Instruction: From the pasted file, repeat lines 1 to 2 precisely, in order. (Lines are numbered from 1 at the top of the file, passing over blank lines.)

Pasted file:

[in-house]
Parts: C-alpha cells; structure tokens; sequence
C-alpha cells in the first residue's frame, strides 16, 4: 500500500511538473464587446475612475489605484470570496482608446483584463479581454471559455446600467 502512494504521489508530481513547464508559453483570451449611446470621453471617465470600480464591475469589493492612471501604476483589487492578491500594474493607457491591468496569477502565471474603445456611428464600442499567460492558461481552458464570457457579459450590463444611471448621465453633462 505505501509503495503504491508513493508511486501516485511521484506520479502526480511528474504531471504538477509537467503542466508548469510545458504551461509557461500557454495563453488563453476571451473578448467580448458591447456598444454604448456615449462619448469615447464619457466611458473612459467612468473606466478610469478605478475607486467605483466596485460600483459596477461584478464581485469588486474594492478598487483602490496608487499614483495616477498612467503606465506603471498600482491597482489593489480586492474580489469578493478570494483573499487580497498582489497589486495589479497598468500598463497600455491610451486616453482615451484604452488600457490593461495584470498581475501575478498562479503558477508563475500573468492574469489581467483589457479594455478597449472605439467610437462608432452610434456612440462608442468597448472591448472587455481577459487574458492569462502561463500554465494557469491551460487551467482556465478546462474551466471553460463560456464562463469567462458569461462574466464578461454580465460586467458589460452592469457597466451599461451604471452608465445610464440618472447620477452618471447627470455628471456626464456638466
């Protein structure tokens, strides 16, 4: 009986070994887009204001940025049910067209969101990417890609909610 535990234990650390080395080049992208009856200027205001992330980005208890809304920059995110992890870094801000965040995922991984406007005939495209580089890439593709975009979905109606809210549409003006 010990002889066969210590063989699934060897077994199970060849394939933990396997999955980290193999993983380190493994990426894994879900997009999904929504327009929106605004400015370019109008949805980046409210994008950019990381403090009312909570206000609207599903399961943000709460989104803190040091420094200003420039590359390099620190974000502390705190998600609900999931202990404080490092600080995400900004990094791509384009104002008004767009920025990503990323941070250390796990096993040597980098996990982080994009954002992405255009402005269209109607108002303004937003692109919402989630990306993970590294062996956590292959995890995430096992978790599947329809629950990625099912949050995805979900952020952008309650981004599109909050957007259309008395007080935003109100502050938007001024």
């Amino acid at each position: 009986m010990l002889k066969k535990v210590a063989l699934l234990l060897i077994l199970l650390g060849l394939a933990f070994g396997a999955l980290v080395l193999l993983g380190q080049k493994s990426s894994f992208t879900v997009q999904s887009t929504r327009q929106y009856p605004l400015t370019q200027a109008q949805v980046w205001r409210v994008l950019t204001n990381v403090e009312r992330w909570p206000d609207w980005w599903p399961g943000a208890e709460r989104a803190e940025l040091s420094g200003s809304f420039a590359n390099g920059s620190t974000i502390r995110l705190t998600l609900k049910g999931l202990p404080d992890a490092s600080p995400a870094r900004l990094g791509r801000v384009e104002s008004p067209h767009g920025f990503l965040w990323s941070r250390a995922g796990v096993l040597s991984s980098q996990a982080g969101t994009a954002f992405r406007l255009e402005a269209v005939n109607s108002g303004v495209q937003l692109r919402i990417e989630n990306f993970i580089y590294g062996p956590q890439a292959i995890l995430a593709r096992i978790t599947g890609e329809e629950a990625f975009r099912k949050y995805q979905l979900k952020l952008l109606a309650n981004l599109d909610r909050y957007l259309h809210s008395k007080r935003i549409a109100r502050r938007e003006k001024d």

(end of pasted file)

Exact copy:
[in-house]
Parts: C-alpha cells; structure tokens; sequence